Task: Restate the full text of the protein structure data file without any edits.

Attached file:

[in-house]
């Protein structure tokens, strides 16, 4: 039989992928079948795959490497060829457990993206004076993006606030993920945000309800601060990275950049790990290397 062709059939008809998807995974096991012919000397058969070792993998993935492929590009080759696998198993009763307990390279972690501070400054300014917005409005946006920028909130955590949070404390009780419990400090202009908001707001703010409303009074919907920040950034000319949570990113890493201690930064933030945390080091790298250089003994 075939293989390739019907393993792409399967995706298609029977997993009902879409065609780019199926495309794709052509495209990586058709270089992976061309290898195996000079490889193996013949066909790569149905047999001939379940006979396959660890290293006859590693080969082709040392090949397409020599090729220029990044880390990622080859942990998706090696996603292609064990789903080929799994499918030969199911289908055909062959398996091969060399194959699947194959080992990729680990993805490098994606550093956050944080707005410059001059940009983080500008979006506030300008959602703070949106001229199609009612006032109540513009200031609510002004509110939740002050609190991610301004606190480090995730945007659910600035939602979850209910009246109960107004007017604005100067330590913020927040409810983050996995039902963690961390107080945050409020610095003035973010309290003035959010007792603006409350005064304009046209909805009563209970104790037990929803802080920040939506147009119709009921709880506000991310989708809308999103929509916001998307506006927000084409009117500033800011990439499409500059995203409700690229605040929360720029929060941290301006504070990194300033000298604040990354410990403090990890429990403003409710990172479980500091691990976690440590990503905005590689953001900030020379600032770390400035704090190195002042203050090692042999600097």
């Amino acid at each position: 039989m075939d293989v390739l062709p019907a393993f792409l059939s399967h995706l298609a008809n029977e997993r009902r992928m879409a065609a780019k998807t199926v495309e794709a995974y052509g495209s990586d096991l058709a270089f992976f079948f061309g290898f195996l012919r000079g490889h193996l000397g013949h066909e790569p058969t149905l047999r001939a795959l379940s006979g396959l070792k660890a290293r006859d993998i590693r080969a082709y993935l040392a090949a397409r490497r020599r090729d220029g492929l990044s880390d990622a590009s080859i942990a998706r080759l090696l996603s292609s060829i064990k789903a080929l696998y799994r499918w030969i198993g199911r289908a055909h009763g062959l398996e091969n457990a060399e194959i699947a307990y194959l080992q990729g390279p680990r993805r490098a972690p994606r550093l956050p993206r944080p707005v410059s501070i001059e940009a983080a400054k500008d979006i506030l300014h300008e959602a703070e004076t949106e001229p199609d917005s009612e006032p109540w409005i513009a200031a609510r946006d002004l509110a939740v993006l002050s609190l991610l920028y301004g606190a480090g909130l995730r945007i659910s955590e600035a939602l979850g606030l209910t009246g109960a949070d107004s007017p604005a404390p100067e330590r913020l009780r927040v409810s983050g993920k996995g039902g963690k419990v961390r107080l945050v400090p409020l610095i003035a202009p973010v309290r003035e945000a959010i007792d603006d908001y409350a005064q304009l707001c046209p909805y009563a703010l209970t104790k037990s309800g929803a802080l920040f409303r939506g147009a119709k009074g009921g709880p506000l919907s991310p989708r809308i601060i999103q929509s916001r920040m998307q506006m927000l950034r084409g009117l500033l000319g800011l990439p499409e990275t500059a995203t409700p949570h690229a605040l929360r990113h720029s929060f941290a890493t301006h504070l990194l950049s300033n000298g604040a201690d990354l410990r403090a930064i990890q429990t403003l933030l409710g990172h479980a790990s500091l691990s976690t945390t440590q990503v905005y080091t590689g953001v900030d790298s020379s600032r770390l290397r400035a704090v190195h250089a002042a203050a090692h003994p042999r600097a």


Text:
[in-house]
């Protein structure tokens, strides 16, 4: 039989992928079948795959490497060829457990993206004076993006606030993920945000309800601060990275950049790990290397 062709059939008809998807995974096991012919000397058969070792993998993935492929590009080759696998198993009763307990390279972690501070400054300014917005409005946006920028909130955590949070404390009780419990400090202009908001707001703010409303009074919907920040950034000319949570990113890493201690930064933030945390080091790298250089003994 075939293989390739019907393993792409399967995706298609029977997993009902879409065609780019199926495309794709052509495209990586058709270089992976061309290898195996000079490889193996013949066909790569149905047999001939379940006979396959660890290293006859590693080969082709040392090949397409020599090729220029990044880390990622080859942990998706090696996603292609064990789903080929799994499918030969199911289908055909062959398996091969060399194959699947194959080992990729680990993805490098994606550093956050944080707005410059001059940009983080500008979006506030300008959602703070949106001229199609009612006032109540513009200031609510002004509110939740002050609190991610301004606190480090995730945007659910600035939602979850209910009246109960107004007017604005100067330590913020927040409810983050996995039902963690961390107080945050409020610095003035973010309290003035959010007792603006409350005064304009046209909805009563209970104790037990929803802080920040939506147009119709009921709880506000991310989708809308999103929509916001998307506006927000084409009117500033800011990439499409500059995203409700690229605040929360720029929060941290301006504070990194300033000298604040990354410990403090990890429990403003409710990172479980500091691990976690440590990503905005590689953001900030020379600032770390400035704090190195002042203050090692042999600097």
């Amino acid at each position: 039989m075939d293989v390739l062709p019907a393993f792409l059939s399967h995706l298609a008809n029977e997993r009902r992928m879409a065609a780019k998807t199926v495309e794709a995974y052509g495209s990586d096991l058709a270089f992976f079948f061309g290898f195996l012919r000079g490889h193996l000397g013949h066909e790569p058969t149905l047999r001939a795959l379940s006979g396959l070792k660890a290293r006859d993998i590693r080969a082709y993935l040392a090949a397409r490497r020599r090729d220029g492929l990044s880390d990622a590009s080859i942990a998706r080759l090696l996603s292609s060829i064990k789903a080929l696998y799994r499918w030969i198993g199911r289908a055909h009763g062959l398996e091969n457990a060399e194959i699947a307990y194959l080992q990729g390279p680990r993805r490098a972690p994606r550093l956050p993206r944080p707005v410059s501070i001059e940009a983080a400054k500008d979006i506030l300014h300008e959602a703070e004076t949106e001229p199609d917005s009612e006032p109540w409005i513009a200031a609510r946006d002004l509110a939740v993006l002050s609190l991610l920028y301004g606190a480090g909130l995730r945007i659910s955590e600035a939602l979850g606030l209910t009246g109960a949070d107004s007017p604005a404390p100067e330590r913020l009780r927040v409810s983050g993920k996995g039902g963690k419990v961390r107080l945050v400090p409020l610095i003035a202009p973010v309290r003035e945000a959010i007792d603006d908001y409350a005064q304009l707001c046209p909805y009563a703010l209970t104790k037990s309800g929803a802080l920040f409303r939506g147009a119709k009074g009921g709880p506000l919907s991310p989708r809308i601060i999103q929509s916001r920040m998307q506006m927000l950034r084409g009117l500033l000319g800011l990439p499409e990275t500059a995203t409700p949570h690229a605040l929360r990113h720029s929060f941290a890493t301006h504070l990194l950049s300033n000298g604040a201690d990354l410990r403090a930064i990890q429990t403003l933030l409710g990172h479980a790990s500091l691990s976690t945390t440590q990503v905005y080091t590689g953001v900030d790298s020379s600032r770390l290397r400035a704090v190195h250089a002042a203050a090692h003994p042999r600097a």